short saleWhen you decide to sell your home as a short sale, it’s not just making the decision. Your bank or lender also has to agree to accept a short sale. This is because in a short sale, you are paying off your mortgage to them with whatever you get in the short sale. They need to accept that whatever the home fetches in a short sale is worth the remaining amount of your mortgage. If they do not want to accept that, they can decline your short sale.

If your short sale is declined, there are a couple of things that you can do. One of the first things you can do if your short sale offer is declined, is ask to speak to a supervisor. It can often be the case that the person handling your file is a lower-level employee and you can often get results by speaking with someone higher up, and who has more authority.

Depending on investor guidelines, you might be required to be in default or under threat of foreclosure before qualifying for a short sale. If you are making your mortgage payments, you might not qualify for a short sale, even if there are other hardship factors at stake. It’s a good idea to ask if the guidelines for a short sale require that your mortgage be in default. In that case, you might need to stop making mortgage payments before you will qualify for a short sale.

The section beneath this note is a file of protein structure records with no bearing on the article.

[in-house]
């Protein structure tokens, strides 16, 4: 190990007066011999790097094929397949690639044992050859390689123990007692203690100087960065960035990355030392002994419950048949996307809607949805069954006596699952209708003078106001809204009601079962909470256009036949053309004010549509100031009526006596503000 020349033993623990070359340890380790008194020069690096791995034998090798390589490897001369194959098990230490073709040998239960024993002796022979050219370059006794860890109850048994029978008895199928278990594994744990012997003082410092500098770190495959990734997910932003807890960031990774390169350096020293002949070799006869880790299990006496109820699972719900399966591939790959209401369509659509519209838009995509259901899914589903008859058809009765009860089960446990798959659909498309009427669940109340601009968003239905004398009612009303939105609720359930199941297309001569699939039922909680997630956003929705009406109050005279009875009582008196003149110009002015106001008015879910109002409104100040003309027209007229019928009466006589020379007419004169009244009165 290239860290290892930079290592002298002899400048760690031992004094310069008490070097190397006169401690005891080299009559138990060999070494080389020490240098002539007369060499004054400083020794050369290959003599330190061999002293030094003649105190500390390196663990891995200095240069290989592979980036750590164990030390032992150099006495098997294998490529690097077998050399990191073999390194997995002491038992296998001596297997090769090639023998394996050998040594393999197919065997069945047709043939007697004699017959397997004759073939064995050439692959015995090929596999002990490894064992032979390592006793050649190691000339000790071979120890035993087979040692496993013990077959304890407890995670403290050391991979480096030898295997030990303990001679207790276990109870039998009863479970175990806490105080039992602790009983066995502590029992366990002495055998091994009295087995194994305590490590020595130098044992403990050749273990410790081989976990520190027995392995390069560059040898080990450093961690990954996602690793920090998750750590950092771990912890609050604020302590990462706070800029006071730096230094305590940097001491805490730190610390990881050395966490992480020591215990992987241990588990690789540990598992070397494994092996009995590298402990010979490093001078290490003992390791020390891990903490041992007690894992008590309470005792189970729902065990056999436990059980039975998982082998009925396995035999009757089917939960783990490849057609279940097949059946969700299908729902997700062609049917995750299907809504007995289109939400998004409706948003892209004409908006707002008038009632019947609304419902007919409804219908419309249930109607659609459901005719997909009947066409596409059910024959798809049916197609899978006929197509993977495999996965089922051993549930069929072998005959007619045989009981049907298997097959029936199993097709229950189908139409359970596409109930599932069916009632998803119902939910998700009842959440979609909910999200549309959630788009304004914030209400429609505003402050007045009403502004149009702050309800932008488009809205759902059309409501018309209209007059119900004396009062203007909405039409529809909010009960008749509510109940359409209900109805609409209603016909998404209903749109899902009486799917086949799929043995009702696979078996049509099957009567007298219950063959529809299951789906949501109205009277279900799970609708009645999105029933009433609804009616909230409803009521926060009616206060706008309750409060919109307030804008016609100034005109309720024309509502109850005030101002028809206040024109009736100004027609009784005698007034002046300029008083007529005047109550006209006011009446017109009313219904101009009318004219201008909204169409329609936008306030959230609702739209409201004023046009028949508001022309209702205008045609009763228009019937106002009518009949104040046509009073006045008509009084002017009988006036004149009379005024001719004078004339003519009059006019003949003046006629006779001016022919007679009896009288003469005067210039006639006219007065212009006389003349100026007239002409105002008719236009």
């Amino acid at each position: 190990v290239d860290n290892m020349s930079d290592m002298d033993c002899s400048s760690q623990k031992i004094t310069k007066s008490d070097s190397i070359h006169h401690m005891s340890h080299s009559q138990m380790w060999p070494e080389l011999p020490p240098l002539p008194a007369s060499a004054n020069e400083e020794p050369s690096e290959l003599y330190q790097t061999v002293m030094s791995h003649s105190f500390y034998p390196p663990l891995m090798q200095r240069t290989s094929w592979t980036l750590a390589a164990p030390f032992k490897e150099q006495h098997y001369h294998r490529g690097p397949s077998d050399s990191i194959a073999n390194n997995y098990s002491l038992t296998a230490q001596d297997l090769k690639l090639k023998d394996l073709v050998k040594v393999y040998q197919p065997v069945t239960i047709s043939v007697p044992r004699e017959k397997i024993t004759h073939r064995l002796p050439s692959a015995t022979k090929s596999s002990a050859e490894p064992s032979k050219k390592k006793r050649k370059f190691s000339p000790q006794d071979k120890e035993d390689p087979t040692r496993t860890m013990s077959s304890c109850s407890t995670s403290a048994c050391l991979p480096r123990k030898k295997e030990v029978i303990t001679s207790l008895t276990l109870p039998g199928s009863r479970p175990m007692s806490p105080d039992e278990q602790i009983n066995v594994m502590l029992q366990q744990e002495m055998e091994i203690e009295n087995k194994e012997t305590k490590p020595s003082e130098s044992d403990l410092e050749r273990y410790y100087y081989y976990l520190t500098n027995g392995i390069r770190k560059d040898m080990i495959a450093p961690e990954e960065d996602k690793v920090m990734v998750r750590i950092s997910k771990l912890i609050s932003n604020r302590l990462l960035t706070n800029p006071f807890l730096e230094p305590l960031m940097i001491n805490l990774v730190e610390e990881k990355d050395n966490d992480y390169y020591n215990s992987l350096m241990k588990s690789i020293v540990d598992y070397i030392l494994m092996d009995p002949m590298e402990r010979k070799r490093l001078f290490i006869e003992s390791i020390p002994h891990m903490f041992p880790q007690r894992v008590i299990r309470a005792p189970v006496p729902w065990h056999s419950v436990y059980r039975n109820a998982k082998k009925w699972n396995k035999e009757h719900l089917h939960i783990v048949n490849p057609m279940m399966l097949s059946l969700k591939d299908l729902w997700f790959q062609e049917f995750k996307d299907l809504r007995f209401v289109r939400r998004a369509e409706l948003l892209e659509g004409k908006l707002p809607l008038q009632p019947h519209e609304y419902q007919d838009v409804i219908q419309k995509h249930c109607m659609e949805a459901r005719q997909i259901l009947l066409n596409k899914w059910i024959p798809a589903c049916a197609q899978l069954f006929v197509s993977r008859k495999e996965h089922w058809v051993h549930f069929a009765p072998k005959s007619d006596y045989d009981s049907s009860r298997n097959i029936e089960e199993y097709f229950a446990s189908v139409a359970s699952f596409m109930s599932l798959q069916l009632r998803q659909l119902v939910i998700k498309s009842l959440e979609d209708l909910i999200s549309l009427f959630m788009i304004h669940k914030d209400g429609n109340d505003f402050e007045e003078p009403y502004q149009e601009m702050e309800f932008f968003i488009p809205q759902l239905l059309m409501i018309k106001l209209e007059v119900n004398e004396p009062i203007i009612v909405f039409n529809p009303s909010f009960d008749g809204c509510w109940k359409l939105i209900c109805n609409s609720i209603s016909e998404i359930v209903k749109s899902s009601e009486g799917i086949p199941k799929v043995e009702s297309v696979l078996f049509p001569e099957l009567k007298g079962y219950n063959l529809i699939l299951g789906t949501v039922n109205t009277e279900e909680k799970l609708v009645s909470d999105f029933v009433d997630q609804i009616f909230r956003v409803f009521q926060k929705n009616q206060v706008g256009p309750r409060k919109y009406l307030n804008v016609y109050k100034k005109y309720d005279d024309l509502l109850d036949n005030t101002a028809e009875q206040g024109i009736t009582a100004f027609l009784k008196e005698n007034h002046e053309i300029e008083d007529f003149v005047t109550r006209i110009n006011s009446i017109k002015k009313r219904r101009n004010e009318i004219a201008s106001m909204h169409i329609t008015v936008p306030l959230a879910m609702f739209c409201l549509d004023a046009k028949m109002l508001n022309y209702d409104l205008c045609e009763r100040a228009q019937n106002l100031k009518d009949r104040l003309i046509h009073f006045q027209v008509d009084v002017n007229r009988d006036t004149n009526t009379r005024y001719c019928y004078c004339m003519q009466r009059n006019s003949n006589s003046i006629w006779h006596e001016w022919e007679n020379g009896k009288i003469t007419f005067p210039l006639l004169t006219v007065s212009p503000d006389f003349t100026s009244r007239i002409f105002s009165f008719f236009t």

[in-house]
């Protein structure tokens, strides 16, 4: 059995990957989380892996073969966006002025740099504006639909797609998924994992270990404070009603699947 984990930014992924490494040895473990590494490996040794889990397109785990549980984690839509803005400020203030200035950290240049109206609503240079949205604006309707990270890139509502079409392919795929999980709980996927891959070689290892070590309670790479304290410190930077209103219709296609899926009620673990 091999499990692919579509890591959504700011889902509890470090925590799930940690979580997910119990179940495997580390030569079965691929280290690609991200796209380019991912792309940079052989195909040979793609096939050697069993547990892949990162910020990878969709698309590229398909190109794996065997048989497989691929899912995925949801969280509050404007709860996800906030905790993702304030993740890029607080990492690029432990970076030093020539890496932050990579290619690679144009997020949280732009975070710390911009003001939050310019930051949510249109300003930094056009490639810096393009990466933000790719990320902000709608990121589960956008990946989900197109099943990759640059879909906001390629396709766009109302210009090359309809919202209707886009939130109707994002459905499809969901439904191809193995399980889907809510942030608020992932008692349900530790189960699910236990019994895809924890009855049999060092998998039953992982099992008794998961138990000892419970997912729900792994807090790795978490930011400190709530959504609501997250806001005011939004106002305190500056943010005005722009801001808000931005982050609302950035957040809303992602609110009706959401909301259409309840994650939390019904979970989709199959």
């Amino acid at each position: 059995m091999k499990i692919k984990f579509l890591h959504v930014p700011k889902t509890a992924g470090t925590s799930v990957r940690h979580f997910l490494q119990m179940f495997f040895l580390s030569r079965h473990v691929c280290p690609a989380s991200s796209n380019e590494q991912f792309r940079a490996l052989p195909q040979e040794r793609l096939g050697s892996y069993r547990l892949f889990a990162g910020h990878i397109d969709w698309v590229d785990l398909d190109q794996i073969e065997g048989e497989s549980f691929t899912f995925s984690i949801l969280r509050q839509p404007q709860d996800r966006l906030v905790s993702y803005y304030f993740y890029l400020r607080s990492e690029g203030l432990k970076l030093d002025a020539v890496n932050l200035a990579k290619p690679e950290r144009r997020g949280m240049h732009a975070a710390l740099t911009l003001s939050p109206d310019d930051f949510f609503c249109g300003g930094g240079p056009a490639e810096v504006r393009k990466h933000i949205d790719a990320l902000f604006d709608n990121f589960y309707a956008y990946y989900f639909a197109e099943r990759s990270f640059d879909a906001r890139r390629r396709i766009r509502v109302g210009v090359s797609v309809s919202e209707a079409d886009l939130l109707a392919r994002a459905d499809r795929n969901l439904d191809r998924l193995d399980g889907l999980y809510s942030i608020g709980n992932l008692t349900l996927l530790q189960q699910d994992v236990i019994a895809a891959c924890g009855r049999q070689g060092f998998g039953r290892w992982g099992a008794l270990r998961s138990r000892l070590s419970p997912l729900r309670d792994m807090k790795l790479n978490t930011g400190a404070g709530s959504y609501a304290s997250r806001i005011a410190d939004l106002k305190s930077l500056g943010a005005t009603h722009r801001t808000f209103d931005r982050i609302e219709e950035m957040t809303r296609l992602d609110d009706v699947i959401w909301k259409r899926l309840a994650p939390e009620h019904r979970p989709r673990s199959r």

Another reason you might be declined for a short sale is because your assets are high and our liability is low. If you have a lot of money in savings, they may not approve you for a short sale under the assumption that while you could pay for your mortgage, you are simply choosing not to do so. In this situation, it is sometimes a good idea to pay down debt and resubmit your short sale application to your lender with a lower balance.

If the bank determines you do not have a hardship because it hasn’t been documented yet, for example, something like an expected layoff, it can be a good idea to rewrite your letter of hardship. It’s also wise to have your agent write it on your behalf. You can also consider making the offer of a seller’s contribution in order to help offset the bank or lender’s loss on the home.

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This is filed under Short Sales.


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